Silver Wheaton Corp.'s (NYSE:SLW) third quarter was a mixed bag. But here are five key things that management wants you to know. In the end, there was more good than bad.
As production goes, we killed it
According to CEO Randy Smallwood, "Silver Wheaton achieved record production and sales volumes in the third quarter of 2015." In fact, the third quarter was the third consecutive quarter of record production and second record in a row for sales. That shows the company's business model is working in many ways despite the tough commodity markets.
But that's why it's important to understand the business model. Silver Wheaton is a streaming company, which means it gives miners upfront payments for the right to buy future production at reduced prices. So there's really very little ongoing expense to maintain this production level, unlike there would be at a miner that needed to maintain its operations. And since Silver Wheaton's average cost for silver and gold is around $4 an ounce and $400 an ounce, respectively, there's plenty of room for profits even with these metals trading at the relatively low levels of around $14.50 an ounce for silver and about $1,050 an ounce for gold.
But lower prices are an issue
That said, the CEO noted, "Weak commodity price markets, however, once again affected our average realized sale price per silver equivalent ounce, which was 21% lower than Q3 of 2014." So while production is up and there's still a wide margin between Silver Wheaton's costs and the price at which it sells silver and gold, the top and bottom lines can't escape the moribund commodities market. The company's revenues fell around 7.5% in the quarter. After adjusting for one-time charges, earnings were $0.12 a share, down from $0.20 in the same period last year.
This, obviously, isn't unique to Silver Wheaton. Competitor Franco-Nevada Corporation (NYSE:FNV) has felt the heat, too. The top line at Franco-Nevada fell around 3.5% and the bottom line was weaker, year over year, too. This is, in the end, just a function of being involved in a commodity businesses and not an issue that stands out for either company.
We're cheap, literally
That said, Silver Wheaton doesn't like what it's seeing in the market for its shares. According to CEO Smallwood, "In the midst of the current commodity price environment, we believe that Silver Wheaton's share price does not always reflect the high-quality asset base that underlies our business model." But, more to the point, "We believe that at times our shares may represent the best investment option for our shareholders."
So the company has authorized its first-ever stock repurchase plan. That's a bit odd for Silver Wheaton, because its business model is based on using short-term financing to fund deals that it then pays back with share sales. So this is, indeed, an interesting development worth watching. The balance sheet has room for debt until the stock price improves, so this shift isn't likely to derail growth investments. But it could lead to higher interest costs until Silver Wheaton's stock price improves enough to justify share sales instead of buybacks.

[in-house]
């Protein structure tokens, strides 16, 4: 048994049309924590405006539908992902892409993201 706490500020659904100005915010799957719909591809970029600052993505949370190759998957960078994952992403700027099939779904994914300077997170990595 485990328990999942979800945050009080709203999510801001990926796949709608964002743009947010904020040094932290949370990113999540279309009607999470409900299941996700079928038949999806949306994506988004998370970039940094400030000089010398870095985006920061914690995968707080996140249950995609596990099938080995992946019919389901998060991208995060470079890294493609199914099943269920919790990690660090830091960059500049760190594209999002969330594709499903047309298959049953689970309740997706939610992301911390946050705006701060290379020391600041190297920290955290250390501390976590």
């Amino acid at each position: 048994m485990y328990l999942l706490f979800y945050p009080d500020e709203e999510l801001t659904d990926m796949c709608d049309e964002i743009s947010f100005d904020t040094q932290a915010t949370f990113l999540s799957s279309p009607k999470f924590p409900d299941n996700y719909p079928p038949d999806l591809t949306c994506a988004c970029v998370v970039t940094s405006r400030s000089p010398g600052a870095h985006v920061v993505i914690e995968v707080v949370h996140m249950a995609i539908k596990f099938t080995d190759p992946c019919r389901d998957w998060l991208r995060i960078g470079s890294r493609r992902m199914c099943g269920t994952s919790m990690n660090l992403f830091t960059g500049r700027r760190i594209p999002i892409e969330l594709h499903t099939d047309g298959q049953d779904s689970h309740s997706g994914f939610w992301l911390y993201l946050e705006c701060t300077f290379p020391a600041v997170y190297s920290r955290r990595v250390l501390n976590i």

Speaking of growth ...
Which brings up the recent deal with Glencore. Silver Wheaton fronted Gelncore $900 million for the right to buy silver from one of the struggling miner's properties. This should add immediately to Silver Wheaton's production.
Silver Wheaton's CEO noted, "With the production and sales from our existing mines, we are well on track to reaching our previous guidance of 43.5 million silver equivalent ounces for 2015, which is over 23% year-over-year production growth." However, after the Glencore deal, that number has been upped to 44.5 million silver equivalent ounces, an advance of 26% compared with last year. This just shows that there's still plenty of opportunity for a company like Silver Wheaton, even though weak commodity prices are putting even the largest miners through the wringer.
Now for the bad news
So in spite of low commodity prices, Silver Wheaton is doing pretty well, which is a good takeaway from the third quarter. The only really big negative is that on Sept. 24, "Silver Wheaton received notice of reassessment from the Canada Revenue Agency, or the CRA, for the 2005 to 2010 taxation years." Breaking that down to plain English, Canada says Silver Wheaton owes it money. Silver Wheaton disagrees.
The problem is that the amount of money is fairly material, at $265 million. To put that in perspective, the company had around $200 million in net income last year. So this is a big number for the company to deal with if it loses.
There are bigger implications, too. This particular tax issue is specific to the tax years 2005 to 2010, subsequent years remain an open book. If Silver Wheaton loses, there could be more pain on the way. And then there's the not so little fact that the company's dividend is tied to its cash generated by operating activities, which means that any tax impact, particularly if it winds up being an ongoing tax increase, could reduce dividends on an ongoing basis. You'll want to keep a close eye on this case and note that it's likely to be an overhang on the shares until it's finally resolved.
So a mixed bag, with mostly good news. That's why investors looking for a precious-metals investment might want to consider investing alongside Silver Wheaton as it buys its own shares. That said, conservative investors should probably sit on the sidelines until the tax issue is solved.